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How to create Google Assistant shortcuts

Here's how to make use of a lesser-known feature that can take your Android experience to new levels of efficiency.

Image: Jack Wallen

Google has done it again: evolved their digital assistant in such a way to make life even easier. Imagine, instead of having to say "Okay Google, call <insert name>" to place a call, you could simply say "Okay Google <insert name>". Although that may not seem like much of a shortcut, this new feature can do much more. For example, you could create a shortcut that would talk to CNBC about the stock markets with the shortcut "Stock Update," or "Good Night" to turn off all of your smart lights, or "Late" to send a text to one of your contacts that you're running a custom amount of time behind.

I actually happened across this feature by accident, just nosing around Android 7.1.1 on my OnePlus 3. The second I started configuring shortcuts, my initial response was, "Why isn't Google promoting this feature more?" Google Assistant shortcuts might well go down as one of the handiest features you didn't know you had or didn't know you needed.

But how do you create Google Assistant shortcuts? I'm going to show you.

Your first shortcut

To start the process, long press the home button on your Android device. When the Assistant window opens, tap the small blue circle in the upper right corner of the overlay (Figure A).

Figure A

Getting to the Assistant options window.

In the next window, tap the YOUR STUFF tab, scroll down to the SHORTCUTS section, and tap Create new shortcut. In this new window (Figure B), you can either use the examples to create your own shortcuts, or tap the + button to create one from scratch.

Figure B

There are plenty of shortcut examples to choose from.

Let's create a new shortcut. Tap the + button and you will initially see two options (Figure C). The first option is the shortcut command (what you have to say after "OK Google") and the second is what Google Assistant will do in response to your command. After you enter information in the OK Google section, a third section will appear for Google Assistant. Depending upon what you want the shortcut to do will determine whether you use Google Now or Google Assistant. For example, to place calls, you would use Google Now and to send text messages you would use Google Assistant. The easiest way to know the correct option is simple: If you create a shortcut and you cannot save it, you made the wrong choice.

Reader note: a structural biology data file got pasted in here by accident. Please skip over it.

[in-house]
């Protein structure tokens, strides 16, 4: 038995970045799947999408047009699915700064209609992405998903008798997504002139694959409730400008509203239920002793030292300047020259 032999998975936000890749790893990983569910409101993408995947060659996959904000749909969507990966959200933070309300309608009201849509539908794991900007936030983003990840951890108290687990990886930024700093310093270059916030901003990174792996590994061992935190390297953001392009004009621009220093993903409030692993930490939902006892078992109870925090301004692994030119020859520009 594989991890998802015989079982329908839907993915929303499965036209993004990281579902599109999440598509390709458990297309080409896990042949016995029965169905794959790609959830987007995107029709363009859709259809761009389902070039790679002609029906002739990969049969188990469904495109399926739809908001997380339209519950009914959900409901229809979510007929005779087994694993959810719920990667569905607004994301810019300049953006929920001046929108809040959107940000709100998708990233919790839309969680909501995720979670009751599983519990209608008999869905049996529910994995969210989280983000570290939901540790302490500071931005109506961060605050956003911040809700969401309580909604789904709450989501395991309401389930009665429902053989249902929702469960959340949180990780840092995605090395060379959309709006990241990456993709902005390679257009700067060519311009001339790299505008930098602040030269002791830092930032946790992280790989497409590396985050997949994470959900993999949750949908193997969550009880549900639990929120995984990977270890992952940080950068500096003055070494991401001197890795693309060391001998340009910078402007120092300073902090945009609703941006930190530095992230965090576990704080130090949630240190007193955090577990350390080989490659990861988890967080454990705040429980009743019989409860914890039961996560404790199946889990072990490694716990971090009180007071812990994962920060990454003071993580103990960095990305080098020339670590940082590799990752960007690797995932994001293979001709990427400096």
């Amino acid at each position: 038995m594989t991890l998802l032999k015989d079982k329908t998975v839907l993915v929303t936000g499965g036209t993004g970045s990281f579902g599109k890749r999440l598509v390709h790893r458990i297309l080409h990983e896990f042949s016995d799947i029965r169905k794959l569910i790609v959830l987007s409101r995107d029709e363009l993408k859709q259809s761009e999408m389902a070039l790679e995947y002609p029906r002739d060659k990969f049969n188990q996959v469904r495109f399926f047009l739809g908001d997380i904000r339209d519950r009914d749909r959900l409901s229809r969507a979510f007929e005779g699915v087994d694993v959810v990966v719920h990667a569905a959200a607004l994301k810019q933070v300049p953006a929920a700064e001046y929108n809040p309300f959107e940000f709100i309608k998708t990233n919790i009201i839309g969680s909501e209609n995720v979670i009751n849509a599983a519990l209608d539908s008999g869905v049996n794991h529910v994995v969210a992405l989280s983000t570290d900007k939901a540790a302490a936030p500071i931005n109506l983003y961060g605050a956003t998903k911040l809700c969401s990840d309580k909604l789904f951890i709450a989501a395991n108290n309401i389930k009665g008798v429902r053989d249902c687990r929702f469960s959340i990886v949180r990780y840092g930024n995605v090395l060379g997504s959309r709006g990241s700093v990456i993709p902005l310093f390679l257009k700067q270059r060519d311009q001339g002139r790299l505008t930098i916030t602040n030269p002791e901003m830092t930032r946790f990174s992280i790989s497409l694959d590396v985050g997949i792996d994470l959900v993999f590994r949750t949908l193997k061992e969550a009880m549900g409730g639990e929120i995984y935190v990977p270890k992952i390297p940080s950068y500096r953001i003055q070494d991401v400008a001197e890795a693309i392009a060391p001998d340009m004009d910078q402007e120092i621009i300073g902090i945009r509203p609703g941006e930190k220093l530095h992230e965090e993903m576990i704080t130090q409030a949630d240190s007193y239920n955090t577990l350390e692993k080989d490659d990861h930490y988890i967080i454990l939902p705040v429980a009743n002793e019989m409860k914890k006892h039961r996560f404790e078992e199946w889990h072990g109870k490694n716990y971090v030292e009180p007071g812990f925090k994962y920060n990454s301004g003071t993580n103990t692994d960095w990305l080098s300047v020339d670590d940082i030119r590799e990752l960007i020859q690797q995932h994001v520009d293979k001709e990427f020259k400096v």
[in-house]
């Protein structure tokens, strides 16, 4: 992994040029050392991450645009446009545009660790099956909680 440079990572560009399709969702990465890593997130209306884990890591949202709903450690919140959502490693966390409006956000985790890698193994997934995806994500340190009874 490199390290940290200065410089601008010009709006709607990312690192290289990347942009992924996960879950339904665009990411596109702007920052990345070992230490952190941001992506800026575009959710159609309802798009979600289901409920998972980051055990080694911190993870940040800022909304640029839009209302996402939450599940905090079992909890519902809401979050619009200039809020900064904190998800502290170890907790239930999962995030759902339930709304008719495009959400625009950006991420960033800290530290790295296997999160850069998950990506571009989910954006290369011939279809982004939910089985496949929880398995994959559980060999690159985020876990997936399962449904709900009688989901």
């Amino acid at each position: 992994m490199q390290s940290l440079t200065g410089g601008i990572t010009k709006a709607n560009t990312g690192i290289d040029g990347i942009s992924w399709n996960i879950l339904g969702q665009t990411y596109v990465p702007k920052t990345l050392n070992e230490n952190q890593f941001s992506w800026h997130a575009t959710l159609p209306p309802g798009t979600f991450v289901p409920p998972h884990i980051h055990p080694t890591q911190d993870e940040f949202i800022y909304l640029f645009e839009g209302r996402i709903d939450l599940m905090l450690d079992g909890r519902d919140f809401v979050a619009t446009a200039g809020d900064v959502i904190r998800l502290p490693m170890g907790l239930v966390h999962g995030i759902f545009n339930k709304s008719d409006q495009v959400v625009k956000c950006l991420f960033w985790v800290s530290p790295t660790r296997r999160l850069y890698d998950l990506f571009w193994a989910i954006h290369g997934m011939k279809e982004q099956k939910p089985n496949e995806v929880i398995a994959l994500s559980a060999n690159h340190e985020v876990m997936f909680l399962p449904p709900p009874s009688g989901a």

Figure C

Make sure you select the correct digital assistant for the job.

You can either type in the necessary information (such as "wife" and "Call <insert wife's name>") or you can tap the mic button and speak the information. Once you've completed the setup, tap the SAVE button and the shortcut will be saved. You can now say "Okay Google" and then speak your shortcut to watch it in action.

Android gets more and more efficient

With the advent of Google Assistant, Android gains new ground in the realm of efficiency. The Google Assistant shortcuts can make interacting with Android on the go quite a bit easier. Set yourself up a few shortcuts and see how quickly you come to depend upon them.

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